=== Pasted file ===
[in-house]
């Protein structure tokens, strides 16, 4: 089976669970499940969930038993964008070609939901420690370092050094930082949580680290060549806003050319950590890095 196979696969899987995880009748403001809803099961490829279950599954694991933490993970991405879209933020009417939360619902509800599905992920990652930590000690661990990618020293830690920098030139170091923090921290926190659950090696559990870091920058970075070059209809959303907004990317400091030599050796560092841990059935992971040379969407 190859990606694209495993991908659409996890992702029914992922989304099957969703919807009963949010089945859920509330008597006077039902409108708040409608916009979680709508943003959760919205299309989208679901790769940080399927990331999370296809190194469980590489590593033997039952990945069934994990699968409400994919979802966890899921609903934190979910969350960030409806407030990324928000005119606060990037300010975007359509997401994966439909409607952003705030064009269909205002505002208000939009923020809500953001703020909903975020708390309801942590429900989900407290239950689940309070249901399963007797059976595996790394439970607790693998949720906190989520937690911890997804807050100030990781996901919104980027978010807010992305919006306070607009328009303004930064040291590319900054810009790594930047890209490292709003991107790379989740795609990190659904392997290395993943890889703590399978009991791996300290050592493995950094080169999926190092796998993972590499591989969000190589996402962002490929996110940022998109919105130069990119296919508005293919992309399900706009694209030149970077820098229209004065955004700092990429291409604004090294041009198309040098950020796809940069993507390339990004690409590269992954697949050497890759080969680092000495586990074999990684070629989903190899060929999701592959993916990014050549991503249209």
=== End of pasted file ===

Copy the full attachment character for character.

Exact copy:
[in-house]
């Protein structure tokens, strides 16, 4: 089976669970499940969930038993964008070609939901420690370092050094930082949580680290060549806003050319950590890095 196979696969899987995880009748403001809803099961490829279950599954694991933490993970991405879209933020009417939360619902509800599905992920990652930590000690661990990618020293830690920098030139170091923090921290926190659950090696559990870091920058970075070059209809959303907004990317400091030599050796560092841990059935992971040379969407 190859990606694209495993991908659409996890992702029914992922989304099957969703919807009963949010089945859920509330008597006077039902409108708040409608916009979680709508943003959760919205299309989208679901790769940080399927990331999370296809190194469980590489590593033997039952990945069934994990699968409400994919979802966890899921609903934190979910969350960030409806407030990324928000005119606060990037300010975007359509997401994966439909409607952003705030064009269909205002505002208000939009923020809500953001703020909903975020708390309801942590429900989900407290239950689940309070249901399963007797059976595996790394439970607790693998949720906190989520937690911890997804807050100030990781996901919104980027978010807010992305919006306070607009328009303004930064040291590319900054810009790594930047890209490292709003991107790379989740795609990190659904392997290395993943890889703590399978009991791996300290050592493995950094080169999926190092796998993972590499591989969000190589996402962002490929996110940022998109919105130069990119296919508005293919992309399900706009694209030149970077820098229209004065955004700092990429291409604004090294041009198309040098950020796809940069993507390339990004690409590269992954697949050497890759080969680092000495586990074999990684070629989903190899060929999701592959993916990014050549991503249209």